Inventive environmental engineering helped the young biomes develop with their own character, not becoming one urban weed-dominated system, nor the algae-infested soup some had predicted. Though we learned more from the unexpected, such as the oxygen disappearance, it was remarkable how well the engineering and life systems meshed and worked as planned. Our engineers had to learn ecology and our ecologists, engineering. What would happen if we did that everywhere?

Our farm was extremely productive without using anything that might pollute water, air, soil or food. It went beyond organic; we recycled all our nutrients back to the soils. Given the enormous role of industrial farming in climate change, air and water pollution, Biosphere 2’s farming system offers support to the movement for ‘ecological intensification’ and nutrient retention using more natural approaches, rebuilding healthy soils able to store more carbon.

Biosphere 2 contained its own farm and gardensBiosphere 2 contained its own farm and gardens

Unchecked rise of CO2 could have ended our experiment. So, the crew became atmospheric managers, like we need to be with our global biosphere. We planted more ‘green allies’ to harvest sunfall, pruned vegetation so it quickly regrew, sequestered carbon and made sure our wilderness systems thrived. We succeeded, to everyone’s surprise, including our own! CO2 peaked each winter but remained at levels which posed no human health threat.

Elevated CO2 endangered our tiny coral reef ocean. We had to buffer its water to limit acidification and even weed algae from corals to prevent shading. No one thought it could be done, this was the world’s largest man-made coral reef and the only one at 3,900 feet (1km) elevation! Later studies of Biosphere 2’s coral reef ocean would be landmarks in alerting us to the dangers global warming and ocean acidification pose.

Oxygen was perhaps the greatest surprise, the missing element. After sixteen months, we’d dropped from 20.9 per cent to 14.2 per cent, the equivalent of over 14,000 feet (4.3km) elevation. Microbial respiration from our organically-enriched soils exceeded photosynthesis. That CO2 was being largely absorbed by unsealed concrete inside, taking the oxygen with it. The first law of ecology is everything is connected to everything. The missing oxygen revealed that in a closed biosphere every element of the ‘technosphere’ (the realm which includes all human technological activity) was also connected! Earth is a far tighter sealed system than Biosphere 2, though with large buffers its cycles are far longer. The necessity of redesigning our technosphere to prevent it harming our global life support system is a major lesson of our experience.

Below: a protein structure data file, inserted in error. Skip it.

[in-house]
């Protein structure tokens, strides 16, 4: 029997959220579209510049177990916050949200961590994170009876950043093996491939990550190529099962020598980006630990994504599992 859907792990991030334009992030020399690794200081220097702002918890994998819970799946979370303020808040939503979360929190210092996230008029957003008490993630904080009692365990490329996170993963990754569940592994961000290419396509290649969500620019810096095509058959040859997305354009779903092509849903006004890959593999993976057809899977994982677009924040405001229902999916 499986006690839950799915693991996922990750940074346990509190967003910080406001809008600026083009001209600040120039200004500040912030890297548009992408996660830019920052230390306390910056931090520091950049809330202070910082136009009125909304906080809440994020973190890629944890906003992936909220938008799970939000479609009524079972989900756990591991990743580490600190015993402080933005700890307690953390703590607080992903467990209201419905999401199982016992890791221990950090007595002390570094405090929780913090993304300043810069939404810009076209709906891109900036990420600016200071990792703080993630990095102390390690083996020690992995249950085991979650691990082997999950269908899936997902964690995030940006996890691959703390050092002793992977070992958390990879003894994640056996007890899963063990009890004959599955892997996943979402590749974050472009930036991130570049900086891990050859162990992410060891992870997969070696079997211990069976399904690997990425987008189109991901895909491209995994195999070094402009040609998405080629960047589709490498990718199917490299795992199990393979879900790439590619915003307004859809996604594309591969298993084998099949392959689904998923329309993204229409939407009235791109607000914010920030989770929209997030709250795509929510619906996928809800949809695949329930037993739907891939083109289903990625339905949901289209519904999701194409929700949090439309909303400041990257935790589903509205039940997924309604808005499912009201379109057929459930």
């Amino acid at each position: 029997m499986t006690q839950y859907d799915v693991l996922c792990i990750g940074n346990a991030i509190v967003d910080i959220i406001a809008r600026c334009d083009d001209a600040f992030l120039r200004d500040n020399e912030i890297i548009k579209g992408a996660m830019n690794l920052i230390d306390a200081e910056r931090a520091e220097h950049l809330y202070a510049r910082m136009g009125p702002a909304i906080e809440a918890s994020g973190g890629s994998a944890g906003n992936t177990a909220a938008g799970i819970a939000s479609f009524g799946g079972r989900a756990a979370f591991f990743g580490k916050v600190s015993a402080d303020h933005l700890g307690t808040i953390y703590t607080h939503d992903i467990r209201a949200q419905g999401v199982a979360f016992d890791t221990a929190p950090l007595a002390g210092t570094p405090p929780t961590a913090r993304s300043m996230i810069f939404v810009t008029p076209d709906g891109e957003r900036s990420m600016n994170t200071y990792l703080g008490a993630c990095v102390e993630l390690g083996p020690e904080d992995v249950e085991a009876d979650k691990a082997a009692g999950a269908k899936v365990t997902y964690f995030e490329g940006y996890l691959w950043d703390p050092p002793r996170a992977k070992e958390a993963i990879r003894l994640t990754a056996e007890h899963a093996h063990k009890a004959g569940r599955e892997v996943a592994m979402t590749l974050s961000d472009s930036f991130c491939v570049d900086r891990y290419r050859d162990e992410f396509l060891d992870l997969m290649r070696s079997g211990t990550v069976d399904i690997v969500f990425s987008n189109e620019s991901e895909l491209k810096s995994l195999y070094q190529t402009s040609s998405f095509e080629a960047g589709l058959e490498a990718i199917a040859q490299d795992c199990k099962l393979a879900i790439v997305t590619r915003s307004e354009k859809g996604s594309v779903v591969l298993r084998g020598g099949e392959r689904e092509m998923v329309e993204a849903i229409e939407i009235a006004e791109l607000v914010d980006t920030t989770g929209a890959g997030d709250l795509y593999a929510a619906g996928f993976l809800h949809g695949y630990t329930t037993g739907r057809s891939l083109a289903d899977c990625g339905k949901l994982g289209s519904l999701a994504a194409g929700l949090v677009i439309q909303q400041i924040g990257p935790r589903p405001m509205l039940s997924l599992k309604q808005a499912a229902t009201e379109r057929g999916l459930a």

When we pumped in extra oxygen, I experienced one of the most dramatic physiologic revivals of my life – underlining that we normally take oxygen for granted. We laughed, we ran (for the first time in months), we filled our lungs deeply. Suddenly we realised how much our biosphere provides – without it, we would literally perish. For all the crew, our metabolic connection with and dependence on our living world became visceral, deeply felt in the body, not just a mental concept. It’s deeply joyful to bond with rather than feel alienated from an ‘environment’ that somehow is outside of us. Every breath, every drink, every bite reminded us we were part of the metabolism of this world.

Other parts of the facility included an indoor rainforest and mini coral reefOther parts of the facility included an indoor rainforest and mini coral reef

The tender loving care with which we treated our living world grew out of understanding our connection and dependence. That our health depended on our biosphere’s health was an ever-present reality. It was unthinkable to harm our literal ‘life-boat’ so we worked together as a team no matter our interpersonal problems. We also loved Biosphere 2 – she was our baby. We were both growing up and transforming together. Two years inside Biosphere 2 profoundly changed every one of us. We all feel a duty to share our insights to repay the amazing gift we had in being the world’s first biospherians.